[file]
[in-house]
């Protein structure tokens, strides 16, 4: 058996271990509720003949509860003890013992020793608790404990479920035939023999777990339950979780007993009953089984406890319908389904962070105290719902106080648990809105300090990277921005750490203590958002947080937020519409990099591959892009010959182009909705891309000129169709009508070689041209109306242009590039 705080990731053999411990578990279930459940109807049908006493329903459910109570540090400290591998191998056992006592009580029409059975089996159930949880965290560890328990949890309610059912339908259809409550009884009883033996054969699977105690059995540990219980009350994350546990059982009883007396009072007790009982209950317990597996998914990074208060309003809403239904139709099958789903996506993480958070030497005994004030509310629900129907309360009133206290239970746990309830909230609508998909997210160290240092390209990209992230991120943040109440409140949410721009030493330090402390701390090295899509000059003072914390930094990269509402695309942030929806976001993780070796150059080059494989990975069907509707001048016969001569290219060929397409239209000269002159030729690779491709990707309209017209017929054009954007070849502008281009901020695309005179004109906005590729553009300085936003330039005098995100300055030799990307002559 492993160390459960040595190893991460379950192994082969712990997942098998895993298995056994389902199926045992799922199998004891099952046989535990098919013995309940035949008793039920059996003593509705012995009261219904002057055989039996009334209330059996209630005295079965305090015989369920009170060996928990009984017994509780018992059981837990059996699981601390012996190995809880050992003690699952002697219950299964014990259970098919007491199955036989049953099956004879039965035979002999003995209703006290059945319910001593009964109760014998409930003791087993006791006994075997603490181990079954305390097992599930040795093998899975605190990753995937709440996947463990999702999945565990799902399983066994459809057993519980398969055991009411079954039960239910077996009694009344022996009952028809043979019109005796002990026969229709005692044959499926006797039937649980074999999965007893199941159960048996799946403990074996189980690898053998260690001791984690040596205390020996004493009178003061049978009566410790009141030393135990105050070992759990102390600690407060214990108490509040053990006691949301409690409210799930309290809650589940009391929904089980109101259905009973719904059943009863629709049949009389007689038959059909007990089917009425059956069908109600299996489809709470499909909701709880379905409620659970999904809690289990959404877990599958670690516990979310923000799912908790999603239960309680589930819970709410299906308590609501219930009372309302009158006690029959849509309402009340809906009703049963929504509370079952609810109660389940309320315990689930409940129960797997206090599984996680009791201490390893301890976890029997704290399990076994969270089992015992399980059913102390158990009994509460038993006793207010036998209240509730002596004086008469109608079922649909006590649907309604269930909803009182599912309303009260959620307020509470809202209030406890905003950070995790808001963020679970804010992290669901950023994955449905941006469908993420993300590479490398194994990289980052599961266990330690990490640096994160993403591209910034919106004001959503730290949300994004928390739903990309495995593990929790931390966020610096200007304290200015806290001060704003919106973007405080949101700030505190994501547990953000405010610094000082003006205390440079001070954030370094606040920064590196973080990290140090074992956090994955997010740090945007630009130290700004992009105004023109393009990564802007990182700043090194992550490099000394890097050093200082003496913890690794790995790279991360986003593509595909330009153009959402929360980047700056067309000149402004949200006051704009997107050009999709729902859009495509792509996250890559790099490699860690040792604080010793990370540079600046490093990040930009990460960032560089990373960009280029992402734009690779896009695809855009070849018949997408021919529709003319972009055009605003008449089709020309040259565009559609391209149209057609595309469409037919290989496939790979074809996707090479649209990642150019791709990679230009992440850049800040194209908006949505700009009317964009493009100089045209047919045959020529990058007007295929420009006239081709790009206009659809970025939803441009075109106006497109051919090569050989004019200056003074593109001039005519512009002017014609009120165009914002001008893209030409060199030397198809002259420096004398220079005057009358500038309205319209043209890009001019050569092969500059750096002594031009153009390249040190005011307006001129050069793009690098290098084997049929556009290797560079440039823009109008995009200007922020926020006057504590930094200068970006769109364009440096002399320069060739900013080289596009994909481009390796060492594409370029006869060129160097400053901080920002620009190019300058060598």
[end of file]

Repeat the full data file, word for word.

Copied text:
[in-house]
């Protein structure tokens, strides 16, 4: 058996271990509720003949509860003890013992020793608790404990479920035939023999777990339950979780007993009953089984406890319908389904962070105290719902106080648990809105300090990277921005750490203590958002947080937020519409990099591959892009010959182009909705891309000129169709009508070689041209109306242009590039 705080990731053999411990578990279930459940109807049908006493329903459910109570540090400290591998191998056992006592009580029409059975089996159930949880965290560890328990949890309610059912339908259809409550009884009883033996054969699977105690059995540990219980009350994350546990059982009883007396009072007790009982209950317990597996998914990074208060309003809403239904139709099958789903996506993480958070030497005994004030509310629900129907309360009133206290239970746990309830909230609508998909997210160290240092390209990209992230991120943040109440409140949410721009030493330090402390701390090295899509000059003072914390930094990269509402695309942030929806976001993780070796150059080059494989990975069907509707001048016969001569290219060929397409239209000269002159030729690779491709990707309209017209017929054009954007070849502008281009901020695309005179004109906005590729553009300085936003330039005098995100300055030799990307002559 492993160390459960040595190893991460379950192994082969712990997942098998895993298995056994389902199926045992799922199998004891099952046989535990098919013995309940035949008793039920059996003593509705012995009261219904002057055989039996009334209330059996209630005295079965305090015989369920009170060996928990009984017994509780018992059981837990059996699981601390012996190995809880050992003690699952002697219950299964014990259970098919007491199955036989049953099956004879039965035979002999003995209703006290059945319910001593009964109760014998409930003791087993006791006994075997603490181990079954305390097992599930040795093998899975605190990753995937709440996947463990999702999945565990799902399983066994459809057993519980398969055991009411079954039960239910077996009694009344022996009952028809043979019109005796002990026969229709005692044959499926006797039937649980074999999965007893199941159960048996799946403990074996189980690898053998260690001791984690040596205390020996004493009178003061049978009566410790009141030393135990105050070992759990102390600690407060214990108490509040053990006691949301409690409210799930309290809650589940009391929904089980109101259905009973719904059943009863629709049949009389007689038959059909007990089917009425059956069908109600299996489809709470499909909701709880379905409620659970999904809690289990959404877990599958670690516990979310923000799912908790999603239960309680589930819970709410299906308590609501219930009372309302009158006690029959849509309402009340809906009703049963929504509370079952609810109660389940309320315990689930409940129960797997206090599984996680009791201490390893301890976890029997704290399990076994969270089992015992399980059913102390158990009994509460038993006793207010036998209240509730002596004086008469109608079922649909006590649907309604269930909803009182599912309303009260959620307020509470809202209030406890905003950070995790808001963020679970804010992290669901950023994955449905941006469908993420993300590479490398194994990289980052599961266990330690990490640096994160993403591209910034919106004001959503730290949300994004928390739903990309495995593990929790931390966020610096200007304290200015806290001060704003919106973007405080949101700030505190994501547990953000405010610094000082003006205390440079001070954030370094606040920064590196973080990290140090074992956090994955997010740090945007630009130290700004992009105004023109393009990564802007990182700043090194992550490099000394890097050093200082003496913890690794790995790279991360986003593509595909330009153009959402929360980047700056067309000149402004949200006051704009997107050009999709729902859009495509792509996250890559790099490699860690040792604080010793990370540079600046490093990040930009990460960032560089990373960009280029992402734009690779896009695809855009070849018949997408021919529709003319972009055009605003008449089709020309040259565009559609391209149209057609595309469409037919290989496939790979074809996707090479649209990642150019791709990679230009992440850049800040194209908006949505700009009317964009493009100089045209047919045959020529990058007007295929420009006239081709790009206009659809970025939803441009075109106006497109051919090569050989004019200056003074593109001039005519512009002017014609009120165009914002001008893209030409060199030397198809002259420096004398220079005057009358500038309205319209043209890009001019050569092969500059750096002594031009153009390249040190005011307006001129050069793009690098290098084997049929556009290797560079440039823009109008995009200007922020926020006057504590930094200068970006769109364009440096002399320069060739900013080289596009994909481009390796060492594409370029006869060129160097400053901080920002620009190019300058060598």